Women with Parkinson’s and their stories

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Women with Parkinson’s and their stories

Women with Parkinson’s and their stories

Learning to live with PD is like trying to tame a beast. It has its ups and downs and is constantly changing

Emma grew up on the Central Coast of New South Wales, enjoying school life near the beach and thinking that being a flight attendant would be a perfect career.

“Travel and seeing the world was my passion back then,” Emma recalls. “When I left school, I joined Contiki (an international travel company) in Sydney and eventually worked in Europe for them for three summers as a site rep in Antibes (on the French Riviera) and then as a mobile cook on their camping tours. I came back to Australia and worked at Flight Centre for a couple of years afterwards.”

A marriage and two children followed, the girls now aged 11 and nine. But it was a couple of months after Emma’s honeymoon, 12 years ago, that the first hint of problems with her health surfaced.

“I had issues with my vision so I went to my GP,” says Emma, who now lives in Sydney.

“He asked me whether I’d experienced numbness or tingling anywhere. It made me recall I’d had pins and needles in my hands a few years before. My eye problems were ultimately diagnosed as optic neuritis, and this led to a diagnosis of multiple sclerosis (MS).”

Emma’s life continued with bringing up her two children, then a couple of years ago, she again faced some odd symptoms.

“I was in class at a yoga retreat and my leg started shaking,” she says. “A couple of months later I was out walking when I realised I was having to think about moving my leg to walk. It wasn’t happening automatically.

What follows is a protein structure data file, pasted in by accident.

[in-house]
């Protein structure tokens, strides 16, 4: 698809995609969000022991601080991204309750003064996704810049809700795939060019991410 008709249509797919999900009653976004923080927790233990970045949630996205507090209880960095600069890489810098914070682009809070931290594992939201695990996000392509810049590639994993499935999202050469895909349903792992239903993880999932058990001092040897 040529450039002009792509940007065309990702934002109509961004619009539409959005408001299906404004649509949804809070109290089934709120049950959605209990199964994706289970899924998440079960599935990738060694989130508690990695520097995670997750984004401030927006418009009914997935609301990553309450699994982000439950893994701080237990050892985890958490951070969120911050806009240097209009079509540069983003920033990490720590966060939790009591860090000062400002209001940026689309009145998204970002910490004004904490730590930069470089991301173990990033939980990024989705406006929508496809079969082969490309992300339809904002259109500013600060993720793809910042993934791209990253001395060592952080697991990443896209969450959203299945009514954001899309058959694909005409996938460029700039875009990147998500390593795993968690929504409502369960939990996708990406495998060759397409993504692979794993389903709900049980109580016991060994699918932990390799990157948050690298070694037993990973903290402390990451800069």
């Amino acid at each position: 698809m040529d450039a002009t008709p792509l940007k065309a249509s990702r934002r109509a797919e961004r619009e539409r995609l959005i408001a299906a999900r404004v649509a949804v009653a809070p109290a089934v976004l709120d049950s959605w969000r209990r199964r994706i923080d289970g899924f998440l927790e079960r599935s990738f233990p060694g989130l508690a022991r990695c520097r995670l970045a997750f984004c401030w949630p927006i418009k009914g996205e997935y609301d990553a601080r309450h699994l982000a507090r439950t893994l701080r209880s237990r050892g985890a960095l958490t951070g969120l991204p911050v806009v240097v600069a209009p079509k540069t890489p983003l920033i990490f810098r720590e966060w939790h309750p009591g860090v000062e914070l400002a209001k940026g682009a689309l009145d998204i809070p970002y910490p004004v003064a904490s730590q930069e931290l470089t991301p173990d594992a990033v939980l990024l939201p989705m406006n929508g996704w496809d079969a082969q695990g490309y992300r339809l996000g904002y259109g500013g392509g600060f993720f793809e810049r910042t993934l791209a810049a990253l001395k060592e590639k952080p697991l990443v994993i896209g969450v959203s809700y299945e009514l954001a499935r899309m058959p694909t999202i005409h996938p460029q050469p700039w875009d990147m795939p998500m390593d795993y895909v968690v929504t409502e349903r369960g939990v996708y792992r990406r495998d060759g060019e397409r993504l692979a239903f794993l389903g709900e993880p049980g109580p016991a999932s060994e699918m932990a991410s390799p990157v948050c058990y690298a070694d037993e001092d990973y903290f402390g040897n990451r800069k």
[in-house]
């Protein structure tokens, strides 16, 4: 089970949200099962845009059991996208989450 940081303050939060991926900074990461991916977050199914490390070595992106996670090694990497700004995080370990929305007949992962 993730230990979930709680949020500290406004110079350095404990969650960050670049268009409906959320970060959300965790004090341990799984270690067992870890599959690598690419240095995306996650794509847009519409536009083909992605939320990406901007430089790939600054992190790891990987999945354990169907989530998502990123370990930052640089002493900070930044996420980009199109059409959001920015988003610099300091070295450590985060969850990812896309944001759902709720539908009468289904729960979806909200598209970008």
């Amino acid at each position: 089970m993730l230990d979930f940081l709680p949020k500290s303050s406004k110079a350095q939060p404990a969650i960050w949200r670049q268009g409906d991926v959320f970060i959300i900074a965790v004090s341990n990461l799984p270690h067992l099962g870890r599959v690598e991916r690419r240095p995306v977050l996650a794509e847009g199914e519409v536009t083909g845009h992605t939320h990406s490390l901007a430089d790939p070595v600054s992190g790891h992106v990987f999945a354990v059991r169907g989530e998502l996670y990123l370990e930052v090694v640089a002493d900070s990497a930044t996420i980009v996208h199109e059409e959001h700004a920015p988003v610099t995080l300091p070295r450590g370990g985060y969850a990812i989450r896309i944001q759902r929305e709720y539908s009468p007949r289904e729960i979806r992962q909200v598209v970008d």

“Since having MS I’d become more sensitive to my body and I also realised my left hand was a little bit numb and my left arm didn’t seem to swing while walking.”

Emma took herself back to her MS neurologist who told her to just ignore her symptoms and they would go away.

“Of course they didn’t,” says Emma. “So I decided to seek the help of a physiotherapist through MS Australia and I was given some exercises to do.

“Months later, with no improvement, I went back to my neurologist and he told me I had functional neurological disorder (FND), where serious stress or trauma can skew messages between the brain and the central nervous system, resulting in a variety of symptoms happening even though there’s no structural damage to the brain.

“While I was a very positive person, I’d had a few stressful life events, so the idea of FND seemed very possible. The only things recommended to treat it were psychology and physiotherapy.

“Over the next 18 months things continued to go downhill. I went from a limp to a walking stick, to a mobility scooter. I had a tremor in my right hand and a fixed position in my left. I couldn’t write, type or text, and eating was a challenge. Drinking was through a straw.

“Luckily, I could still do yoga, but I’d shuffle along to my yoga mat. I was doing physio and seeing a psychologist regularly but I wasn’t improving – I was actually getting worse.

“Funnily enough the biggest challenge was walking on a flat surface – yet I was able to walk upstairs and downstairs and do short sprints on the beach. It was all very weird but it gave me hope that some messages were still getting through.